Changes to Gmail and their effect on open tracking

13 December 2013

We had literally just talked about how tracking the Open Rate can be tricky for email marketers. Well, things are getting trickier, at least for some email marketers!

Google earlier today announced that images are now showing by default in the Gmail desktop client, and will be soon in the Android and iOS version as well.

Images loaded in GMAIL

What does this mean for you?

The answer differs depending on:

  • Which ESP you are using (some email service providers no longer track multiple opens by the same recipient)
  • How much of your audience is using Gmail (see below)
  • How much your email marketing is reliant on location and other recipient data such as operating system and device

Let’s take a closer look, starting with how these changes affect Gmail users.

Better user experience

Gmail users will now enjoy an email viewing experience that is better (fewer clicks), faster (images will be cached and served super-fast by Google), more secure (images are checked for malware), and more engaging (nice messages will display nicely from the get-go). All in all, it’s a better Gmail for the Gmail user.

Desktop users enjoy this better experience right away. Mobile users of the Gmail client will get the updated software early next year.

For example, a nice-looking email like this one sent by our marketing team will load faster and with images showing from the get-go.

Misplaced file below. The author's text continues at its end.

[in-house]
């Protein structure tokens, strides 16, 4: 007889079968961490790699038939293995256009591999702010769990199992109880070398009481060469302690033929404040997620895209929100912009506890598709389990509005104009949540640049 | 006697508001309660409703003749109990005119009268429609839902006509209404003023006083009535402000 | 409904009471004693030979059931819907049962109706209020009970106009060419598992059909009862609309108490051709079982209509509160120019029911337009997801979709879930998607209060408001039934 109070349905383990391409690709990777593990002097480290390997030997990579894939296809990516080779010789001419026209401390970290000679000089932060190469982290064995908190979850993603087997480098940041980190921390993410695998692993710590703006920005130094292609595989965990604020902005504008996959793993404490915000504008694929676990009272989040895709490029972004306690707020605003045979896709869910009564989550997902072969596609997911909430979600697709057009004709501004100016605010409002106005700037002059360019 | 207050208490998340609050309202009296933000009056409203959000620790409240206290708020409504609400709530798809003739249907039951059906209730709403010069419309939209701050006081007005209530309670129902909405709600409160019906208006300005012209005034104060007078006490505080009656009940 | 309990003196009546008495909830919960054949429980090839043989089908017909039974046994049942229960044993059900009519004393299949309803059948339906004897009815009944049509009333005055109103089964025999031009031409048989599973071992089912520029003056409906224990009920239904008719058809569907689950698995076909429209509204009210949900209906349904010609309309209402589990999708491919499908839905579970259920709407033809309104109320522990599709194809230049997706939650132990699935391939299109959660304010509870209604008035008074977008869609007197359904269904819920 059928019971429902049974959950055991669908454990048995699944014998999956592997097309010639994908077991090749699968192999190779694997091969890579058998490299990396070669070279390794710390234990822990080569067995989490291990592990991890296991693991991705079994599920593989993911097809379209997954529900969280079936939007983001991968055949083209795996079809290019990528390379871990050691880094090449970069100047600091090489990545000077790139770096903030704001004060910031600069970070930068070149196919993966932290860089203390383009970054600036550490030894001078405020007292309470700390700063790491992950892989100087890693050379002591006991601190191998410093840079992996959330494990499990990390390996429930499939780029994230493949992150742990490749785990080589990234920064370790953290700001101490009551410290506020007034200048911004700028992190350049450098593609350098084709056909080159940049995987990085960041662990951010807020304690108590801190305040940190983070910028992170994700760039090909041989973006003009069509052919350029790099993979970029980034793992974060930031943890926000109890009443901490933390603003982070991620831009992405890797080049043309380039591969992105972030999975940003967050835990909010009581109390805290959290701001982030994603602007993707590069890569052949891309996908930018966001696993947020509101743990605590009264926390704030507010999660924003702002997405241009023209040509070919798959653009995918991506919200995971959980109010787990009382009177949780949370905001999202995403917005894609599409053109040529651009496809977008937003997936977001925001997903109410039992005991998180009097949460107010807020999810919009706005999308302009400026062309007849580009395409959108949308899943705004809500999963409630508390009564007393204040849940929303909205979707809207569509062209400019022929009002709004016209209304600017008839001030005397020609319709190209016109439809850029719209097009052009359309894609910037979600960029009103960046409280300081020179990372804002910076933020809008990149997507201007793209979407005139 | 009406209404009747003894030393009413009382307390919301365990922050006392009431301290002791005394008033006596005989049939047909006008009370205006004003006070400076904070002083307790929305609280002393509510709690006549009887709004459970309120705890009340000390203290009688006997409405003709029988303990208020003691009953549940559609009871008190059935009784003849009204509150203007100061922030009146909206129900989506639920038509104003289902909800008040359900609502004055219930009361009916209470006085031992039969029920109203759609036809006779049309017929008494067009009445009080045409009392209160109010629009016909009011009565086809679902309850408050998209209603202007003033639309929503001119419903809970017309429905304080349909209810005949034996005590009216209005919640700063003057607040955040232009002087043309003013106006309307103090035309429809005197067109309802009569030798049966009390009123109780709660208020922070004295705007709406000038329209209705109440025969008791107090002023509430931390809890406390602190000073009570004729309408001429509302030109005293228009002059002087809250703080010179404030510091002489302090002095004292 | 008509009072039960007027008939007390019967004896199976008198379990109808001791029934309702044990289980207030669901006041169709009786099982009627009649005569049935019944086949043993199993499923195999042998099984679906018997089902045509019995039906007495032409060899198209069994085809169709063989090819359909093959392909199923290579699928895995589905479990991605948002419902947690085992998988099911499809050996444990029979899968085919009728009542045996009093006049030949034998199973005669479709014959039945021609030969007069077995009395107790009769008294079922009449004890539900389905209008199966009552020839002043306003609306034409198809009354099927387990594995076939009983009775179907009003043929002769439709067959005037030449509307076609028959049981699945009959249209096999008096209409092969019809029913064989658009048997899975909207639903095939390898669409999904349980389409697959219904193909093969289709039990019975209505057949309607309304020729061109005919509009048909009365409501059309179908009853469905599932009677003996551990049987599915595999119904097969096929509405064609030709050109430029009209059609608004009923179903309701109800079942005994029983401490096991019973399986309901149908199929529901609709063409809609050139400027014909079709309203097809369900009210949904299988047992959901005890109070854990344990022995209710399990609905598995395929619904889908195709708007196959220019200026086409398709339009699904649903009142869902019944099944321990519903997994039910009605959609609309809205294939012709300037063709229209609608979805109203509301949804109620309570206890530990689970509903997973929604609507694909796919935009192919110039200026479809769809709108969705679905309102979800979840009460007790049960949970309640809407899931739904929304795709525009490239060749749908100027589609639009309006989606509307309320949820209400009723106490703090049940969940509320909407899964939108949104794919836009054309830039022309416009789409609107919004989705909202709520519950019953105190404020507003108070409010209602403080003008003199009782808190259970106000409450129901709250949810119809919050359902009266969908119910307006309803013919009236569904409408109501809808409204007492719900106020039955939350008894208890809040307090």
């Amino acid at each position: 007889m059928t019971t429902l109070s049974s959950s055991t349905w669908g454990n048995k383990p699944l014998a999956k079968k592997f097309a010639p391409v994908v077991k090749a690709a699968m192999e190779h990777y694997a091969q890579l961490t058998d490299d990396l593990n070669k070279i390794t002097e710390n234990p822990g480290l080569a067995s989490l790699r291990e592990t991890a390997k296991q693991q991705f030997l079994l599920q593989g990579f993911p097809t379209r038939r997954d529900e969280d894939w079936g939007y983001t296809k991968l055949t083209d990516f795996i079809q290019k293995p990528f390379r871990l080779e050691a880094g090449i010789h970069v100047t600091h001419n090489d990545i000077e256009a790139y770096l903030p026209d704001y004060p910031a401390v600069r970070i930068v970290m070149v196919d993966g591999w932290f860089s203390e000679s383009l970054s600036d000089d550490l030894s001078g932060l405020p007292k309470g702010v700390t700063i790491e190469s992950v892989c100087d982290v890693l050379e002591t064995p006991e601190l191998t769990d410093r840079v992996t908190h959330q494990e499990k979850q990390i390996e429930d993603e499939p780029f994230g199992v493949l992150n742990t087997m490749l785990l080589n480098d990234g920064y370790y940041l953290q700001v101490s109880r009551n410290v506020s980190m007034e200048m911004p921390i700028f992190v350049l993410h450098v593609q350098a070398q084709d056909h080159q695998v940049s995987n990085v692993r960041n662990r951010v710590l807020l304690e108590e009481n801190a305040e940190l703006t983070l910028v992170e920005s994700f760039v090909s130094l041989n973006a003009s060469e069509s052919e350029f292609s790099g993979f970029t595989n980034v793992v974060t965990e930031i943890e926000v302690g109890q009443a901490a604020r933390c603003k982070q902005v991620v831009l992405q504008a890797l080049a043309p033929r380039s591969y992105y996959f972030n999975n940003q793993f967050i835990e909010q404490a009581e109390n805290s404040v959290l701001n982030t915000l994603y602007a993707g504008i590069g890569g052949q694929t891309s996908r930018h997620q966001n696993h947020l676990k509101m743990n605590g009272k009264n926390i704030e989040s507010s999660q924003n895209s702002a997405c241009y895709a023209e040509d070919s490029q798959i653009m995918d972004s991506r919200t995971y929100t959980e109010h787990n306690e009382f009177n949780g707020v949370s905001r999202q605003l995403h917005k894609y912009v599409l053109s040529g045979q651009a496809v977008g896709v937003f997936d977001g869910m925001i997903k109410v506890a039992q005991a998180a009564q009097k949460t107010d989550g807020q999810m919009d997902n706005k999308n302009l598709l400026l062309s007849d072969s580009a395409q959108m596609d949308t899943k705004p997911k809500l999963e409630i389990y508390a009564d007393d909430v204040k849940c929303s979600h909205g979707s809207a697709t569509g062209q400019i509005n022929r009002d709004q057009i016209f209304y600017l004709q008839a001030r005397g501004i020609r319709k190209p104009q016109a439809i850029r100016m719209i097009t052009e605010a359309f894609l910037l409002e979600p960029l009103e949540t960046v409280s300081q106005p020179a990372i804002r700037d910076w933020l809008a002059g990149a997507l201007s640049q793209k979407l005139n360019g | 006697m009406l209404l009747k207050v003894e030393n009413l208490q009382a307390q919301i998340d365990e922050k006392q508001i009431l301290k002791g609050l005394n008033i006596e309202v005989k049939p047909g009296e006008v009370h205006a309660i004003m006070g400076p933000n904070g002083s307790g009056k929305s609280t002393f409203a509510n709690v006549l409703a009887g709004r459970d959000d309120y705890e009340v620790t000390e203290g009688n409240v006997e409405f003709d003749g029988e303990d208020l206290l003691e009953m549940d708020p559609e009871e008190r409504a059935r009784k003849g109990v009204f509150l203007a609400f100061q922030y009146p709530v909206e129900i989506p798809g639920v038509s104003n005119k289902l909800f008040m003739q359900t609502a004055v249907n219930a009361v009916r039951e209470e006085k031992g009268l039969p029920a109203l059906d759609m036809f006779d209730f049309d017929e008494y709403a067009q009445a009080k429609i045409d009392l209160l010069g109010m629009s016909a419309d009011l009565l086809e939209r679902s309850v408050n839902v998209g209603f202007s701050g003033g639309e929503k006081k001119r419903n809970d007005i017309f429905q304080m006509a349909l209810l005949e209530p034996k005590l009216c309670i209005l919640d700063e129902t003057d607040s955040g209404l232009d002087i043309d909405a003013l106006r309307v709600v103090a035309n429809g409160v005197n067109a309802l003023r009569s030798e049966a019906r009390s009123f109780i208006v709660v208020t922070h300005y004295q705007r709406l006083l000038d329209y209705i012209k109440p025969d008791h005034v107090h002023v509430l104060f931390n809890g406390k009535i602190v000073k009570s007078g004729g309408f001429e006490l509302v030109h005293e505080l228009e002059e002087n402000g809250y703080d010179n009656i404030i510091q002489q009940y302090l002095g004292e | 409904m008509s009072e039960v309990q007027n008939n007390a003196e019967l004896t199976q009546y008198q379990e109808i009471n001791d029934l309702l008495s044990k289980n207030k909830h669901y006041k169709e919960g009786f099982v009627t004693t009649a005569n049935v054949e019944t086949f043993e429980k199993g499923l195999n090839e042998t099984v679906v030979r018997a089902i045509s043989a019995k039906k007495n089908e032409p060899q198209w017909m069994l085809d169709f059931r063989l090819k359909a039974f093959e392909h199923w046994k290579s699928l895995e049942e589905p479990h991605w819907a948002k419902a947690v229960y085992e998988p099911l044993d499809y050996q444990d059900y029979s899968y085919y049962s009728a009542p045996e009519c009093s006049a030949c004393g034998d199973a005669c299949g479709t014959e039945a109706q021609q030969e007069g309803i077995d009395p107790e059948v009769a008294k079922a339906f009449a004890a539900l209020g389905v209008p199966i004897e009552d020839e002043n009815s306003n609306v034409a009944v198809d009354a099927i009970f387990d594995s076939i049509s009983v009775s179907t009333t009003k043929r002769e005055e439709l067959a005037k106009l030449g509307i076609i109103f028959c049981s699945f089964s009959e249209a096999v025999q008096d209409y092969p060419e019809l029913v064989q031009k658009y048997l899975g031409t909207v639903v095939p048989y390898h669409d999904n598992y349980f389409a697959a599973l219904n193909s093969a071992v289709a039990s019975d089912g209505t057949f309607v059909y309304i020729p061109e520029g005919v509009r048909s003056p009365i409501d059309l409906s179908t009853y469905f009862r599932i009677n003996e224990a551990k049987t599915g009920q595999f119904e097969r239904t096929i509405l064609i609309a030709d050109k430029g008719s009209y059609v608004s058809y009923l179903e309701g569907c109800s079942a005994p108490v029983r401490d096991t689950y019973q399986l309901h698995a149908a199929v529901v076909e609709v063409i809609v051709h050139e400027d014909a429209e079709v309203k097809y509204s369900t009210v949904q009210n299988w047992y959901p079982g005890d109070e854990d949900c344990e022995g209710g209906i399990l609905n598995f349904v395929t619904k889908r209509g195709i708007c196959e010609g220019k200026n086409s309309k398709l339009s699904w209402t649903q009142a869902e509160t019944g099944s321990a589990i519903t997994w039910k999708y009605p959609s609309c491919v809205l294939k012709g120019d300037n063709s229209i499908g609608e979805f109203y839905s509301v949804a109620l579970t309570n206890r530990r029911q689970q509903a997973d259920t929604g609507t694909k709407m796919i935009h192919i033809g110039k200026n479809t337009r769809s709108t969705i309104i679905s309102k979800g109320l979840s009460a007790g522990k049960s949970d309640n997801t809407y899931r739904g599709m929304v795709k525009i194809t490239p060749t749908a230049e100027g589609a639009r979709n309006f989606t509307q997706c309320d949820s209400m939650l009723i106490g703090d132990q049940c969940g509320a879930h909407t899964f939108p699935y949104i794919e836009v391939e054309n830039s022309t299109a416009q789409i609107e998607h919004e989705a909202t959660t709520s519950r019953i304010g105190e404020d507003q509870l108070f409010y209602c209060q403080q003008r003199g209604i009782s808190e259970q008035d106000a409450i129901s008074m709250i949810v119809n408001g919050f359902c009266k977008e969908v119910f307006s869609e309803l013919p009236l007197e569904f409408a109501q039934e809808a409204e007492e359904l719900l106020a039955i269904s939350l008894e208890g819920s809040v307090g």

MailUp email showing with images loaded

Are opens tracked? It depends.

ESPs (Email Service Providers like MailUp) generally track email opens by checking to see if an image has been downloaded. Now that Google “serves” images from its proxy servers, this may affect such tracking.

In fact, if you do a search on the Internet for this recent Gmail change, you will find apparently contradicting reports. You will see some people indicate that unique opens (i.e. the first time each recipient opens a message) are tracked, but subsequent opens are not. And you may read other experts say that open tracking is not affected.

Who’s right? They both are. Some systems are now only capable of tracking unique opens. Others can still track all opens. It depends on the technique they use.

MailUp uses a technique that allows us to track opens just fine. So – regardless of what others are saying – email opens in Gmail are still being tracked correctly by MailUp. This includes both:

  • The first time the message is opened (which is the metric used to calculate Unique Opens)
  • Additional times the message is opened by the same user (which is used to calculated Total Opens)

Open rate could be overestimated

That said, now that images are being downloaded by default…

  • GOOD: we will better track those that open, read, but did not use to download images. They’re now being tracked!
  • BAD: we will track as Opens even messages that were never “really” read. The reader is just speed-browing through their inbox, jumping super-fast from one message to the next.

Therefore, what we wrote here remains true: the image-loading behavior in Gmail now becomes the same as that of the iPhone/iPad default email client, potentially causing a distortion in the open rate.